In 1985, we decided to give it a try and began seeking a proper location.  We were looking for three things: a Mediterranean climate similar to that of the southern Rhône, enough annual rainfall to grow grapes without having to irrigate regularly, and maybe most importantly – certainly most restrictively – calcareous (chalky) clay soils similar to those of Beaucastel.

As we had noted in the 1970’s, much of coastal California has a classic Mediterranean climate.  But more specifically, we wanted an area with both a long growing season to ripen late-ripening grapes like Mourvèdre and Roussanne and moderating influence (like elevation, nighttime cooling or fog) that could keep the earlier ripening Rhone varieties like Syrah and Viognier from becoming heavy and flabby.  Paso Robles has the largest day-night swing in temperature of any wine growing region in North America, typically 45 degrees and often more.  (This week, we’ve had several days with 55 degree swings: daytime highs over 100 and nighttime lows in the 40’s!)  The proximity of the cold Pacific Ocean, which never gets much above 60 degrees even in mid-summer, and the dry summer climate that allows the day’s heat to radiate off at night provide cooling, while the relatively unbroken 3000-foot high Santa Lucia mountains protect the region during the daytime and allow it to warm up.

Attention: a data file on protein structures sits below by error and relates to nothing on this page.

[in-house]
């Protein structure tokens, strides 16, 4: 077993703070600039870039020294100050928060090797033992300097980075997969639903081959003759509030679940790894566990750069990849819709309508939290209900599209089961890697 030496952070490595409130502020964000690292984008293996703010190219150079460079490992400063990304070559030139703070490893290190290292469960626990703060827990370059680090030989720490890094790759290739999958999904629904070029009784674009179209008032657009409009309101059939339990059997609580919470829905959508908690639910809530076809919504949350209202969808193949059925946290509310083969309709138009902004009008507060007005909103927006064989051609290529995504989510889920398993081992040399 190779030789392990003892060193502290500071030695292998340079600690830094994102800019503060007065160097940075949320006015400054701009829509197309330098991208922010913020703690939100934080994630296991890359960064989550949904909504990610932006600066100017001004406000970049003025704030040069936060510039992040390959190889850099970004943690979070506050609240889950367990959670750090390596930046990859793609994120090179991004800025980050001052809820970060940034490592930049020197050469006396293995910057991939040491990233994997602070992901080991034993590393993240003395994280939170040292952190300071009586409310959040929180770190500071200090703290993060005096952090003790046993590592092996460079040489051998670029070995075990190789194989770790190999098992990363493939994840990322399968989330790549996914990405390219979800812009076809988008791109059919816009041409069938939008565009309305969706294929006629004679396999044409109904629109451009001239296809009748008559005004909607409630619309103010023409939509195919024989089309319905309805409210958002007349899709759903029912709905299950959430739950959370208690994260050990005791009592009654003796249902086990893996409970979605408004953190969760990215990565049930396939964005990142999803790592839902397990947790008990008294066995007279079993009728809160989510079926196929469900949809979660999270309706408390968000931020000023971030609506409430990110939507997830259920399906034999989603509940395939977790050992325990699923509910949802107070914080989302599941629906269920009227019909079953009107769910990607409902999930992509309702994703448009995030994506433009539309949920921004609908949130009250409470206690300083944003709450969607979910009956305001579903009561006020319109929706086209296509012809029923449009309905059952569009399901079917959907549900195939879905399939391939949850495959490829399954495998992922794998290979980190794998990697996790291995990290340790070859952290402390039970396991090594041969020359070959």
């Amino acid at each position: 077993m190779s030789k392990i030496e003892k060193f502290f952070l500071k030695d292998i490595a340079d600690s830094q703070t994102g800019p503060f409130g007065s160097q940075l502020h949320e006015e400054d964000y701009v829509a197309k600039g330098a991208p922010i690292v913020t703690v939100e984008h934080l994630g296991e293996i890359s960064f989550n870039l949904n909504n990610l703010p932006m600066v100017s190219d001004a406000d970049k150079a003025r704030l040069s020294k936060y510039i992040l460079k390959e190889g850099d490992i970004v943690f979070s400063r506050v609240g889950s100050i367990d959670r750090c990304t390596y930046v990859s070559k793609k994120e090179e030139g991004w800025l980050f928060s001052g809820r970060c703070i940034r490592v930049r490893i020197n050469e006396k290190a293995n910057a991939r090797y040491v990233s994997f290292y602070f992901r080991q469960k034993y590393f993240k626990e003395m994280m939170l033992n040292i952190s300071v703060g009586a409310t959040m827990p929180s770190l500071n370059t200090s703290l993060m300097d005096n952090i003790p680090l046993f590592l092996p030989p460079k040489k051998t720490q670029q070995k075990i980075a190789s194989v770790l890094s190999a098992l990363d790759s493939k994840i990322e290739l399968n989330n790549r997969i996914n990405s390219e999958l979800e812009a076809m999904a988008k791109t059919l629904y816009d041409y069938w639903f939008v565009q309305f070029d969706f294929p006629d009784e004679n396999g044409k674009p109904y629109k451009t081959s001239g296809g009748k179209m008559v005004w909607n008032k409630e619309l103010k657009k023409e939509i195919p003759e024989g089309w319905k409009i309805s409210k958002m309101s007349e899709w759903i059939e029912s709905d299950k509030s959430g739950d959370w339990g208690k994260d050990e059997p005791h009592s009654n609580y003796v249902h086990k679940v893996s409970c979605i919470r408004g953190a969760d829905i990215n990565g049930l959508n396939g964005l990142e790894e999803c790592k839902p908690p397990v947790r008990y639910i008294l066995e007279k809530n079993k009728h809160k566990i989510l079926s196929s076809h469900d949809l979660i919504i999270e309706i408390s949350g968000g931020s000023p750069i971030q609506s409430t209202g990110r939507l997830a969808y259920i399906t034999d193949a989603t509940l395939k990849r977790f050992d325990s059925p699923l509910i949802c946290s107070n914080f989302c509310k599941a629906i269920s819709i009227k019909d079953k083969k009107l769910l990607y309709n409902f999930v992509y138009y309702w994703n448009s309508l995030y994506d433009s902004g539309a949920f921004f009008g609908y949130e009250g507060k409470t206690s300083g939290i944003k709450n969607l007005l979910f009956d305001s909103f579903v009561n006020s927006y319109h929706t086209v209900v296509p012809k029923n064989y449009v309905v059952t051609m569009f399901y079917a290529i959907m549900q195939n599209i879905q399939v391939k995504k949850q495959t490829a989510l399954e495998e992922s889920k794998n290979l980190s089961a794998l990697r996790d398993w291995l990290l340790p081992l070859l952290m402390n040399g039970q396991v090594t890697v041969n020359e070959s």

Even better, the further south you go in California, the later the onset of the winter rainy season.  We typically get our first serious winter rainstorm in the middle of November, two weeks later than our colleagues in Napa and a month later than those in Sonoma.  The extra weeks matter in cool years, and we have harvested into November five of the last seven vintages. 

The lower limit for dry-farming grapevines is about 25 inches of rain annually.  We get that much here thanks to our 1500-foot elevation and our location in the Santa Lucia foothills just 11 miles from the Pacific.  Pacific storms are pushed up into cooler air as they cross over the mountains.  This cooler air can carry less moisture, so the clouds drop it as rainfall.  Our average rainfall of about 28 inches is double what the town of Paso Robles receives just ten miles further east and 800 feet lower.  We figure we’re just about the most southerly location in California (and one of the warmest) to receive this much rainfall.